May 102014
 

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Your server appearing pretty slow could be many things from wrong configs, scripts and dodgy hardware – but sometimes it could be because someone is flooding your server with traffic known as DoS ( Denial of Service ) or DDoS ( Distributed Denial of Service ).

Denial-of-service attack (DoS attack) or Distributed Denial-of-service attack (DDoS attack) is an attempt to make a machine or network resource unavailable to its intended users. This attack generally target sites or services hosted on high-profile web servers such as banks, credit card payment gateways, and even root nameservers. DoS attacks are implemented by either forcing the targeted computer to reset, or consuming its resources so that it can no longer provide its services or obstructs the communication media between the users and the victim so that they can no longer communicate adequately.

In this small article you’ll see how to check if your server is under attack from the Linux Terminal with the netstat command




From the man page of netstat “netstat – Print network connections, routing tables, interface statistics, masquerade connections, and multicast memberships”

Some examples with explanation

netstat -na

This display all active Internet connections to the server and only established connections are included.

netstat -an | grep :80 | sort

Show only active Internet connections to the server on port 80, this is the http port and so it’s useful if you have a web server, and sort the results. Useful in detecting a single flood by allowing you to recognize many connections coming from one IP.

netstat -n -p|grep SYN_REC | wc -l

This command is useful to find out how many active SYNC_REC are occurring on the server. The number should be pretty low, preferably less than 5. On DoS attack incidents or mail bombs, the number can jump to pretty high. However, the value always depends on system, so a high value may be average on another server.

netstat -n -p | grep SYN_REC | sort -u

List out the all IP addresses involved instead of just count.

netstat -n -p | grep SYN_REC | awk '{print $5}' | awk -F: '{print $1}'

List all the unique IP addresses of the node that are sending SYN_REC connection status.

netstat -ntu | awk '{print $5}' | cut -d: -f1 | sort | uniq -c | sort -n

Use netstat command to calculate and count the number of connections each IP address makes to the server.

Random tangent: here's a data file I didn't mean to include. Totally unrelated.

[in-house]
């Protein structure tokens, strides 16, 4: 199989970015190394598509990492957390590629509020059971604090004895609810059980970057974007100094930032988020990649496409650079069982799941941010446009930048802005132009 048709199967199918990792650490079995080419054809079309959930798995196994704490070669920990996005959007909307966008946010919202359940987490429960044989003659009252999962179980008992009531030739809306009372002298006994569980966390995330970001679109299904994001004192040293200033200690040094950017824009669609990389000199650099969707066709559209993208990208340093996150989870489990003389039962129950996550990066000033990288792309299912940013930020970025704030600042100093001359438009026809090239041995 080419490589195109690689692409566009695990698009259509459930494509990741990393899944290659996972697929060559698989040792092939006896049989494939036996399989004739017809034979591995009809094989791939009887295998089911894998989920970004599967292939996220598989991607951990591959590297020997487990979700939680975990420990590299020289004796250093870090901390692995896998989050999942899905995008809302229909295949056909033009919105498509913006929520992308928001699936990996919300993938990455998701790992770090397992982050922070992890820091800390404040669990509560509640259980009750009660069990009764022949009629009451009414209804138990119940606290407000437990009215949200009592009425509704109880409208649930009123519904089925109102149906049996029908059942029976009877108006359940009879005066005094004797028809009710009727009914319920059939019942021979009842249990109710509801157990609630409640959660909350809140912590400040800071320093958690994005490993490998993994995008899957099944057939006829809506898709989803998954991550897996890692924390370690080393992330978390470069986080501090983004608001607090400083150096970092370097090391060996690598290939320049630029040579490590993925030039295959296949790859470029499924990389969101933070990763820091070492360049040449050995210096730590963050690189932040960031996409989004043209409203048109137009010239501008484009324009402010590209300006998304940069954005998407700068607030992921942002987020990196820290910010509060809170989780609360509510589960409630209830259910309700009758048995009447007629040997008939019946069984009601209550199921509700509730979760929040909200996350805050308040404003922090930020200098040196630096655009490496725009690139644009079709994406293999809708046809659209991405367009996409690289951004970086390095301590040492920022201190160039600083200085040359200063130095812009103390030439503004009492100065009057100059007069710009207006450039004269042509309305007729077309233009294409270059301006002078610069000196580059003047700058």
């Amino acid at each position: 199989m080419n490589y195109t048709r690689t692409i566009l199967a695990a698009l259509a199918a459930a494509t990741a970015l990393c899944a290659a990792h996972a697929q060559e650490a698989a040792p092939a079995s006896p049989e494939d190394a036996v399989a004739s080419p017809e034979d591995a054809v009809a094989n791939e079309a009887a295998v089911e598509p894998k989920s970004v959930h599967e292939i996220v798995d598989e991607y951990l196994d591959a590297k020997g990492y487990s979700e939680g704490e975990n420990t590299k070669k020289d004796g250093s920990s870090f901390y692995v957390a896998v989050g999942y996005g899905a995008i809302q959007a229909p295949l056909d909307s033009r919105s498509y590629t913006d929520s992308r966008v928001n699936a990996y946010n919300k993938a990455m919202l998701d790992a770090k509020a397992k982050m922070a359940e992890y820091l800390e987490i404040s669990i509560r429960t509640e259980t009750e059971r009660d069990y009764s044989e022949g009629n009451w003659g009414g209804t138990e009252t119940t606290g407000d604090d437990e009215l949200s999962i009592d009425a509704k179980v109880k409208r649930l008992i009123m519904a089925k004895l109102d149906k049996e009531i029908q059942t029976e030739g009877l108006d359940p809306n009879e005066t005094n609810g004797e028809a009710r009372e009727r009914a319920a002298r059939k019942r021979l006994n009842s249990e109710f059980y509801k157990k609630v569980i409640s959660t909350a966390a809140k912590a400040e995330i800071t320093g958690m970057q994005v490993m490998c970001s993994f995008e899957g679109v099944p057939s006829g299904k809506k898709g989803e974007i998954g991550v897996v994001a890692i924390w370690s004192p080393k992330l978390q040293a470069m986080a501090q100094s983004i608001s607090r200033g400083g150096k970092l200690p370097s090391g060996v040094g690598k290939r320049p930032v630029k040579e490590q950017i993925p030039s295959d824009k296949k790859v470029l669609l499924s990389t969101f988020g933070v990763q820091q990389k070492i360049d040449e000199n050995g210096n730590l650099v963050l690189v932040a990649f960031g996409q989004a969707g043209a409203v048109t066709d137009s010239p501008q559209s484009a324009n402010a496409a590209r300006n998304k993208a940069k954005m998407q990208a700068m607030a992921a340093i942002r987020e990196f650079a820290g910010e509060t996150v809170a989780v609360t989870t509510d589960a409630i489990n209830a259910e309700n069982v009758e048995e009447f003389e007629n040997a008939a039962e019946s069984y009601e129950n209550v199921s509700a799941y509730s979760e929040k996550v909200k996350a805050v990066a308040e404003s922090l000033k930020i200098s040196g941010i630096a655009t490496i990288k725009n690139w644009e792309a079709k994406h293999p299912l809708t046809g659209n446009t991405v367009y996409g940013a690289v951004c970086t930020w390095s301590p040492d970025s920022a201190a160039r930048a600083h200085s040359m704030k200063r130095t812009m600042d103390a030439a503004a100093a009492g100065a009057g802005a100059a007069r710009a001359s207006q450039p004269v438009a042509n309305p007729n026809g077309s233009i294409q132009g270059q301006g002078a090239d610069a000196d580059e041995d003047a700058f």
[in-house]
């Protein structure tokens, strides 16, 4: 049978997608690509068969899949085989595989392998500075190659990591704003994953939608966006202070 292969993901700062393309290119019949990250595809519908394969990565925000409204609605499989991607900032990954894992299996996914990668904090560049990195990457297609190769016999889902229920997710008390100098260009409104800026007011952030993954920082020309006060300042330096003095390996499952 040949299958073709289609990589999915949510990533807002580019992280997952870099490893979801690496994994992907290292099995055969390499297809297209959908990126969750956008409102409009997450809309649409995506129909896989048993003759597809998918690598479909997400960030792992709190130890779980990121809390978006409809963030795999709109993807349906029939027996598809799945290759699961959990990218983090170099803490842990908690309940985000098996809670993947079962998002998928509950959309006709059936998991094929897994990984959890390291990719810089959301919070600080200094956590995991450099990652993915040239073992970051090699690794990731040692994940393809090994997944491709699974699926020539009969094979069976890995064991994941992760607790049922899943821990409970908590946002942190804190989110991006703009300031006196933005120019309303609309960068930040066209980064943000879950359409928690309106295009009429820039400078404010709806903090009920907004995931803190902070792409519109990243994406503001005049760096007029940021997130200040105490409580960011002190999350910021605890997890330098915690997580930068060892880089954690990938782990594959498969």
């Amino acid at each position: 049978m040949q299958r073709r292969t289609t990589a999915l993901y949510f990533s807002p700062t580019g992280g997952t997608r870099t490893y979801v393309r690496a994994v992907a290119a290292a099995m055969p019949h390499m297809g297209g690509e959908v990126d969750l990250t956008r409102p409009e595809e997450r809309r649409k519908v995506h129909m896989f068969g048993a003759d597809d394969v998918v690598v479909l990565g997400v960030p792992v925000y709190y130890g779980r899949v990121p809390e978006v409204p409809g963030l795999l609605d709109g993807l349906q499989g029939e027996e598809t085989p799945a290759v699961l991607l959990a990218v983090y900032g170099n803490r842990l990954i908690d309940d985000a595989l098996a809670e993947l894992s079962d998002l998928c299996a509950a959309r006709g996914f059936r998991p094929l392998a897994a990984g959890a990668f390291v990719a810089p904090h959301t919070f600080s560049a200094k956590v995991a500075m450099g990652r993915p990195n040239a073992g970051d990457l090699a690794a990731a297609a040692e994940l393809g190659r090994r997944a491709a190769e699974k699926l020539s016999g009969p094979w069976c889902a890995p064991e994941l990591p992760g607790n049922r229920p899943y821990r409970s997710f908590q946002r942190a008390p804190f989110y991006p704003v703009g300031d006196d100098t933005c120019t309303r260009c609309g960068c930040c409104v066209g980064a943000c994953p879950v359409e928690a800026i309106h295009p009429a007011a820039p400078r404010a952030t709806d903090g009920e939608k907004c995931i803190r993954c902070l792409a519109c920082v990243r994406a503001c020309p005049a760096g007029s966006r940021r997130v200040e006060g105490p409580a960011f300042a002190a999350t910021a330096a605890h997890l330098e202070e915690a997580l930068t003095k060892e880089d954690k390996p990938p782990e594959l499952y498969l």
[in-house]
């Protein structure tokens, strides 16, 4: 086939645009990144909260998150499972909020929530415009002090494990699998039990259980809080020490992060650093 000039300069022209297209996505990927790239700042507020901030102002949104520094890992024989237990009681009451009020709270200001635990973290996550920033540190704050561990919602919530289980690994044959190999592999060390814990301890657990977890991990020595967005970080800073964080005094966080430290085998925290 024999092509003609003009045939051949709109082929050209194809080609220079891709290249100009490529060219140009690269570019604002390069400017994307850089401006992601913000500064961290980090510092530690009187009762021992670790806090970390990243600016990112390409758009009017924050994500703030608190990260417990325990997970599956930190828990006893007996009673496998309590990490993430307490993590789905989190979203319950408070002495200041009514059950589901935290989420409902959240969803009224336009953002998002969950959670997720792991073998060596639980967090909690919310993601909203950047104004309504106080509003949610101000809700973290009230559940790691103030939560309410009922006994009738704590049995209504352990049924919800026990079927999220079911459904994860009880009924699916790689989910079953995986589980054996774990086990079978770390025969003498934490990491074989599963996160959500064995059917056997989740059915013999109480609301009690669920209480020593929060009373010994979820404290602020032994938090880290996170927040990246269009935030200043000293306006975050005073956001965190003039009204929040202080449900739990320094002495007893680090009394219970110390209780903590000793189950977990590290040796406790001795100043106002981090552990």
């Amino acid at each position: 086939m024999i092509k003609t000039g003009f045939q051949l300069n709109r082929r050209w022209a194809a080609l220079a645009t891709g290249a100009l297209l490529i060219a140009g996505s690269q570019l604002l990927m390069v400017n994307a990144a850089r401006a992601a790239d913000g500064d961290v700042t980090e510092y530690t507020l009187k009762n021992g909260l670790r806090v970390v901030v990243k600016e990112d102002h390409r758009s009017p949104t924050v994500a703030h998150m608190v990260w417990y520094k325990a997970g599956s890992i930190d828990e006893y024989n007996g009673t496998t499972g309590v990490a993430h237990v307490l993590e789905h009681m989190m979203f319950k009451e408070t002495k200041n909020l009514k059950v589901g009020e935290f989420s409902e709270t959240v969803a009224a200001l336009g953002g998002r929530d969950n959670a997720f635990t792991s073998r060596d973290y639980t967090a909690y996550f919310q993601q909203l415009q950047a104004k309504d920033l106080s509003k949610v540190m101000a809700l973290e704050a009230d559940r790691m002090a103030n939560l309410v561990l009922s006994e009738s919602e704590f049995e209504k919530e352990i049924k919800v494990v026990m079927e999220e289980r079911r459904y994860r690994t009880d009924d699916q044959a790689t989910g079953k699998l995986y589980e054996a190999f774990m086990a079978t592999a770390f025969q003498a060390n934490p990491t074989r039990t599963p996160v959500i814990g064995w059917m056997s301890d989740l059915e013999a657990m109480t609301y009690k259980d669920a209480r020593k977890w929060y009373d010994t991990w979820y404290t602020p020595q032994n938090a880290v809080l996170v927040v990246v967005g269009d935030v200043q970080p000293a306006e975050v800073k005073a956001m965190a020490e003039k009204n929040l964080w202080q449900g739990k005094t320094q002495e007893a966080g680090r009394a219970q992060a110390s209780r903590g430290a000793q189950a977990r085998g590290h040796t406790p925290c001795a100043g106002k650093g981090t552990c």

netstat -anp |grep 'tcp|udp' | awk '{print $5}' | cut -d: -f1 | sort | uniq -c | sort -n

List count of number of connections the IPs are connected to the server using TCP or UDP protocol.

netstat -ntu | grep ESTAB | awk '{print $5}' | cut -d: -f1 | sort | uniq -c | sort -nr

Check on ESTABLISHED connections instead of all connections, and displays the connections count for each IP.

netstat -plan|grep :80|awk {'print $5'}|cut -d: -f 1|sort|uniq -c|sort -nk 1

Show and list IP address and its connection count that connect to port 80 on the server. Port 80 is used mainly by HTTP web page request.

How to mitigate a DOS attack

Once that you have found the IP that are attacking your server you can use the following commands to block their connection to your server:

iptables -A INPUT 1 -s $IPADRESS -j DROP/REJECT

Please note that you have to replace $IPADRESS with the IP numbers that you have found with netstat.
After firing the above command, KILL all httpd connections to clean your system and than restart httpd service by
using the following commands:

killall -KILL httpd
 
service httpd start           #For Red Hat systems 
/etc/init/d/apache2 restart   #For Debian systems



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  4 Responses to “How to verify DDOS attack with netstat command on Linux Terminal”

  1. Realy? *Face Palm*

  2. Small typo in your restart command for debian based systems:

    /etc/init/d/apache2 restart #For Debian systems

    Should read:

    /etc/init.d/apache2 restart #For Debian systems

  3. netstat -anp |grep 'tcp|udp'
    on ubuntu needs to be:
    netstat -anp |grep 'tcp\|udp'

  4. Add a null route iinux via bencane.com

    How to add a null route
    In our example we are receiving unwanted SSH login attempts from 192.168.0.195

    root@server:~# netstat -na | grep :22
    tcp 0 0 0.0.0.0:22 0.0.0.0:* LISTEN
    tcp 0 0 192.168.0.197:22 192.168.0.195:57776 ESTABLISHED
    To add the null route we will use the ip command

    root@server:~# ip route add blackhole 192.168.0.195/32
    To verify the route is in place will will use ip route show

    root@server:~# ip route show
    default via 192.168.0.1 dev eth0 metric 100
    blackhole 192.168.0.195

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